Accordingly, it should be understood that the heights of the shelf 20 and the shelf 30 are determined in accordance with ergonomical considerations based on the average and extremes of the height and proportion of the operators. For example, in one specific embodiment for illustrative purposes only and not in a limiting sense, with the wheels 16 on a level surface, the height of the keyboard unit is approximately 28 to 30 inches from the level surface and the distance from the center of the screen of the video monitor 18 to the level surface is approximately 44 to 48 inches.
Referring now again to FIG. 2, the program control unit 100 includes a microcomputer 102, an RS232 serial communications interface circuit 104, a video disc controller interface circuit 106, a disc drive interface circuit 108 and a light pen interface circuit 110. The interface 104 interfaces a parallel output databus 112 from the microcomputer 102 to the random access audio unit 58 over control line 114. The disc drive interface circuit 108 controls the disc drive 70 for the transfer of data from the floppy disc 80 to the microcomputer 102 over the control bus 116. The light pen interface circuit 110 interfaces the light pen 74 via control lines of the cable 77 to the microcomputer 102. The light pen interface circuit 110 also receives a video reference signal 120 from the video disc controller interface circuit 106.
The video disc controller interface circuit 106 interfaces video and control information from the video disc player 54 over control lines 122 and interfaces the microcomputer 102 over the control lines 126. The video disc controller interface circuit 106 further includes a video switch to selectively provide at video output 124 to the monitor 18 either the video output 125 from the microcomputer 102 or the video output 127 from the video disc player 54. The video switch of the video disc controller interface circuit 106 is controlled over a video switch signal line 123 from the microcomputer 102.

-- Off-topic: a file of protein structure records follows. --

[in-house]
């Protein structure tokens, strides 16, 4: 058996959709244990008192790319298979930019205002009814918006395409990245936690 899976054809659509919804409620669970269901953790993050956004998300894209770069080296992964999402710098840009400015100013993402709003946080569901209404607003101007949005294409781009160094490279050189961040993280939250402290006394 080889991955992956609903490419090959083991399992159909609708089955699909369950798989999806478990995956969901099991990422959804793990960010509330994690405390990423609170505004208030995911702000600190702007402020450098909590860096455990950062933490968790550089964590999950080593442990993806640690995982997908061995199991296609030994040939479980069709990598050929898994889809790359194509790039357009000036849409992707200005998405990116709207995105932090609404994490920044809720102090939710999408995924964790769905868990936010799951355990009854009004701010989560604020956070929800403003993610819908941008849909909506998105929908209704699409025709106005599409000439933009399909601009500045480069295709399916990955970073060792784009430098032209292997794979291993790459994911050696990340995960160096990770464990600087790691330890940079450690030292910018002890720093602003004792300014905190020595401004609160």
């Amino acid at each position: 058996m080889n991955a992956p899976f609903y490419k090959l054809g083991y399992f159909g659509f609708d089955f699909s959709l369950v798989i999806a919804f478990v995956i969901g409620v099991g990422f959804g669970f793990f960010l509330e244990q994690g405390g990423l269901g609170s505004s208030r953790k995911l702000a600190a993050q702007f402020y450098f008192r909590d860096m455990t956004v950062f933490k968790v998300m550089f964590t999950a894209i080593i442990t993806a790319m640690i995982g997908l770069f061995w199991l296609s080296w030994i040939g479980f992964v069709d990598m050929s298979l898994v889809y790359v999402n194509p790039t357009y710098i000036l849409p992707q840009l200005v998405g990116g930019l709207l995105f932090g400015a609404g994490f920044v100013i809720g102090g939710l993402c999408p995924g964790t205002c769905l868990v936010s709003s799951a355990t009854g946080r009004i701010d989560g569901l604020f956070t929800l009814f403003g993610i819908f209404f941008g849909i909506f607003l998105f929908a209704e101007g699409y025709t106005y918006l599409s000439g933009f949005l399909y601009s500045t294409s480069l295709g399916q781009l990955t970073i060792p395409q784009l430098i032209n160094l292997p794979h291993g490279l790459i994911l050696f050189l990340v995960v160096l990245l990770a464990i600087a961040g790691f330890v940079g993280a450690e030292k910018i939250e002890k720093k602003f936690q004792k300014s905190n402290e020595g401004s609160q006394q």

The video disc player 54 includes an audio output at 128 connected to a first input of an audio summing network 130. A second input 132 of the audio summing network 130 is connected to the audio output of the random access audio unit 58. The audio summing network 130 at output 134 provides the summed audio to the audio input of the monitor 18. The microcomputer 102 in a preferred embodiment is a Bell & Howell 48K microcomputer manufactured by Apple Computer Inc. and including memory expansion to 64K, a clock and calendar card, and a video generator system. The various interfaces 104, 106, 108 and 110 are provided as expansion cards and inserted into the expansion slots in the microcomputer 102.
The learner-operator when using the interactive training apparatus 10 discussed above interacts and responds to the apparatus 10 by the input of information via the light pen 74. The light pen 74 in the preferred embodiment includes a push tip actuator 136. The light pen 74 durng the input of information is pressed against the monitor 18 at a desired position to depress the push-tip actuator 136 and thus control the input of the represented screen or frame display position to the microcomputer 102. Accoringly, before the learner-operator begins a lesson, the learner signs on by positioning the light pens 74 to a position on the monitor 18 that displays the learner's identification or name and actuates the light pen 74 by depressing the actuator 136 against the screen face of the monitor 18. In this way the interactive training apparatus 10 identifies the learner-operator and stores later acquired data representing the performance and progress of the learner based on this identification.